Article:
- Had To: I checked my bag because I bought special beer in Belgium to bring home to my friends; I check my bulky gift, my long conference poster, my ski gear that won’t fit in the overhead bin.
- Hassle Drag: I check my bag because I don’t want to roll it through connecting airports; I have my kids with me and need my hands free; We are planning to eat in an airport restaurant and I don’t want the bag underfoot; Last time I realized that picking up the checked bag only adds 5 minutes.
These four thinking styles gave us deeper insight into what was truly happening. It also reminded us that the approaches were contextually dependent, so any one person may change their thinking style regarding bags from flight to flight. That’s an important point when it comes to creating baggage services that vary in tone and support for the various thinking styles.
The airline started out with the instinct to be punitive. They figured the stubborn passengers who were delaying the on-time departures needed to be forced into a new behavior. They had wanted to make extra charges for baggage brought on board, paying special attention to the demographics that tended to bring bags on board. But correlation of the quantitative data turned out not to be the cause of behavior. Instead, these thinking styles helped the design team take the airline in new, more human directions.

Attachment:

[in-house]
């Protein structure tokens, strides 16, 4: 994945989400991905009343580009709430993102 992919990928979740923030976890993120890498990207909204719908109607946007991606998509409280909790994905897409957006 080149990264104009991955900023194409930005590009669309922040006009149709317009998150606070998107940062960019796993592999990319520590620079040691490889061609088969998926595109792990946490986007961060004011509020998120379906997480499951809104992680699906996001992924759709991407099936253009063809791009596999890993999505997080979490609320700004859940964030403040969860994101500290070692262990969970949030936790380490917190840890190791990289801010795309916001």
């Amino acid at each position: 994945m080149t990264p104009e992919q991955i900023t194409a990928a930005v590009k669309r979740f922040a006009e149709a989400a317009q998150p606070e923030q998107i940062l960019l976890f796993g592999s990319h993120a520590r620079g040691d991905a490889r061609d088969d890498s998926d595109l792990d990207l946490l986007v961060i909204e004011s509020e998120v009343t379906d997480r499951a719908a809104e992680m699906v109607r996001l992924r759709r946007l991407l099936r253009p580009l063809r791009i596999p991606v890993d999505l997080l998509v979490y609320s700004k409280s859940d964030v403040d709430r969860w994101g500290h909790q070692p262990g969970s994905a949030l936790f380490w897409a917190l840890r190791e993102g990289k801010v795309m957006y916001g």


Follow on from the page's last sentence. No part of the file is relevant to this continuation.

Idea 1: All the Amazing Precious Things We’ve Carried in Our Overhead Bins
The team can write stories as interest pieces about some fabulous real stories. Each story can feature one passenger and their precious carry-on piece. They are written in a tone that is aimed at the My Precious thinking style, but will be of interest to the others. The stories celebrate the passenger and their item, and will help readers associate the overhead bins with precious items. The stories also start to shift the thinking of the airline employees.
Idea 2: Lost Baggage Personal Buyer